Jason Bay, Luis Castillo, Scott Kazmir, Carlos Beltran — these are just a handful of names associated with agony in recent Mets history. In several weeks, we may have a new name to add to the mix, Mike Piazza. On April 30, the actual jersey Piazza wore in the first post-9/11 game, when he hit the infamous go-ahead home run and gave all Americans something to cheer about, is to be publicly auctioned off to the highest bidder.
How did this happen? As a Mets fan who has in recent memory witnessed, among other embarrassments, two regular season collapses and an entire SportsCenter “Not-Top-Ten” segment devoted to Mets plays in 2009, we have come to intuitively believe that anything is possible. But even for us, this may be a new low. And for baseball fans in general, asking “how did this happen?” feels like an understatement. Here’s what we know: three years ago the Mets sold the jersey to a memorabilia company. Since then, the jersey has been in the possession of an avid Mets collector, who has allowed the jersey to remain on display in the Mets team museum, located in Citi Field. However, with the value of the jersey rising after Piazza was elected into the Hall of Fame, the current collector decided to sell the jersey with Goldin Auctions. Depending on the outcome of the auction, the jersey may permanently lose its rightful home in Citi Field.
How much will it cost to get it back? It’s unclear. The current owner, who’s looking to build a nest egg for his family as his three daughters enter college, is likely looking for the best value he can get. According to Ken Goldin of Goldin Auctions, the highest amount ever received for a Mets jersey was $53,000 for a Nolan Ryan Jersey. As of Thursday, 22 people have made a bid and the current price for the jersey has climbed to $86,000. By comparison, Kirk Gibson’s jersey from his 1988 World Series game, in which he hit a walk off home run, sold for $300,000, and on the high end of the spectrum, the oldest known Babe Ruth jersey was auctioned for over $4.4 million.
Will the Mets pay to get the jersey back? Jeff Wilpon, Mets COO, has shared that the team is “making a concerted effort to get the jersey back.” And there is additional reason for hope, as the current seller, who lent the jersey to the Mets to keep it in their museum, is likely a die-hard fan. Then again, speaking personally as a Mets fan, we must remind you that anything is possible. Case in point — in the aftermath of the Bernie Madoff scandal, Mets owners Fred Wilpon and Saul Katz, who were over $600 million in debt and facing a lawsuit by the trustee for Madoff’s victims, decided to decrease the payroll by over 30 percent, the largest amount in the history of baseball, rather than sell a majority stake in the team. Perhaps it’s because of this scandal that Piazza’s jersey was sold in the first place.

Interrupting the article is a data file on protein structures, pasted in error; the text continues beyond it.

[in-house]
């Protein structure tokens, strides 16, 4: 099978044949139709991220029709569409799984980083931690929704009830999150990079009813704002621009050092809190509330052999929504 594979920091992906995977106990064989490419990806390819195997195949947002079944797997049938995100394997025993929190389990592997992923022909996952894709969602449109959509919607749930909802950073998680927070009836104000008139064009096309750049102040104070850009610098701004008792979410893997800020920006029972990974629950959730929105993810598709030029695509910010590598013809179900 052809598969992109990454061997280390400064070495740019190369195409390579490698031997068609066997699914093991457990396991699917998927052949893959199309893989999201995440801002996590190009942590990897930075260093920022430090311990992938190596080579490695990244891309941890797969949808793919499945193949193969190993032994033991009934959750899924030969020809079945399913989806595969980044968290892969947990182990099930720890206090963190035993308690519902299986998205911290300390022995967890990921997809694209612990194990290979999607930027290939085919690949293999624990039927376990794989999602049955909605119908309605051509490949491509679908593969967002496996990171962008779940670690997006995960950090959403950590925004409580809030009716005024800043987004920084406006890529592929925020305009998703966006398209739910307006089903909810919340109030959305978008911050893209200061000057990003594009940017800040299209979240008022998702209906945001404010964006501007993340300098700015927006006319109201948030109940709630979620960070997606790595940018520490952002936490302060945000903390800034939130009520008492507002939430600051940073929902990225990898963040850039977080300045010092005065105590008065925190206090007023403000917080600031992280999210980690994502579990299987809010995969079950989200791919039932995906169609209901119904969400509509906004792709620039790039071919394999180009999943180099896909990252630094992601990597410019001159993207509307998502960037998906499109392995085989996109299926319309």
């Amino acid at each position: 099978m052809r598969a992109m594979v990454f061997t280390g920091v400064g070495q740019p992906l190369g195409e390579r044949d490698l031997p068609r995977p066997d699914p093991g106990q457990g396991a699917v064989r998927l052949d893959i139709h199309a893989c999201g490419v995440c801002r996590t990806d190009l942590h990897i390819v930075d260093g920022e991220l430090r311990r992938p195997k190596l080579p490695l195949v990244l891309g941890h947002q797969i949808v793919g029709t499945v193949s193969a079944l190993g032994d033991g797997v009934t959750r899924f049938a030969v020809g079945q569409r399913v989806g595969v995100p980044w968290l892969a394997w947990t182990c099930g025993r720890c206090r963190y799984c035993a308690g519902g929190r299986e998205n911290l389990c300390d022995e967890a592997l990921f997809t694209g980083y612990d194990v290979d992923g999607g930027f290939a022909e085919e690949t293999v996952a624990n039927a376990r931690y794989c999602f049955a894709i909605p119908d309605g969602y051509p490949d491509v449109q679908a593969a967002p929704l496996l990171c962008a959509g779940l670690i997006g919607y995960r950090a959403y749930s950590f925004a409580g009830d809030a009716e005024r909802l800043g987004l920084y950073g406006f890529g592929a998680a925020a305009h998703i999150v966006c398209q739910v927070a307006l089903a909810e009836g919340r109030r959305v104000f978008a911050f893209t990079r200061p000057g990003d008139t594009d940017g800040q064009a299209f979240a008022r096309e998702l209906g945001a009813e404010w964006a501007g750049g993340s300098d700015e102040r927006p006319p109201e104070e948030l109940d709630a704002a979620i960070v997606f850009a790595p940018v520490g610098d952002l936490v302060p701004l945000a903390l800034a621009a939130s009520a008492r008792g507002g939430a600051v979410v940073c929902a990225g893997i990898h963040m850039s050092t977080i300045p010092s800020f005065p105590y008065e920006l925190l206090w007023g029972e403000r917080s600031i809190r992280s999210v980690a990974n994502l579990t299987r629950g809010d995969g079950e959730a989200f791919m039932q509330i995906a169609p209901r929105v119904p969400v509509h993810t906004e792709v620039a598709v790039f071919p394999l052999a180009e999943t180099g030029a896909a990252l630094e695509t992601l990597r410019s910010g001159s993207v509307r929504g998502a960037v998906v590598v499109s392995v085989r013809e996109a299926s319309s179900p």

From 2000 to 2010, there were four “worthwhile” moments that every Mets could take away from an otherwise dismal decade. In 2000, we made it to the playoffs back-to-back for the first time in our history and went on to play the Yankees in the World Series. In 2006, we won the NL East and made it to game seven of the National League Championship Series. In 2009, we traded in our lovely dump known as Shea Stadium to play in our beautiful new ballpark, Citi Field. Yet all these moments had asterisks with them. We lost the 2000 World Series to the Yankees in five games. We Lost the National League Championship Series to the Cardinals in seven games (the image of Carlos Beltran’s called strike three seared into our mind) and finally there’s Citi Field, which was criticized on a number of levels including its name, its inaugural Dominos-like logo and its dimensions.
Then there’s the first Mets game after 9/11. In what can only be described as one of those rare magical moments when sports transcends culture, Mike Piazza managed to turn every American, baseball-lover or not, into a Mets fan, with the swing of a bat. For just a few hours, Piazza and the Mets gave something genuine for New Yorkers and Americans to cheer for to temporarily cast out the heartbreaking anguish. Some might argue that it’s not worth the money to spend to recover Piazza’s jersey. And yes, it’s just a jersey. But to me personally, as well other Mets fans, and many Americans who watched that game, the jersey is a symbol of hope in the eyes of despair, and the Mets should do everything in their power to right their wrong and return the jersey to it’s rightful place in Mets and American history.
Ethan Berkowitz is a senior in the College of Industrial and Labor Relations. Views From the 14853 appears alternate Fridays this semester.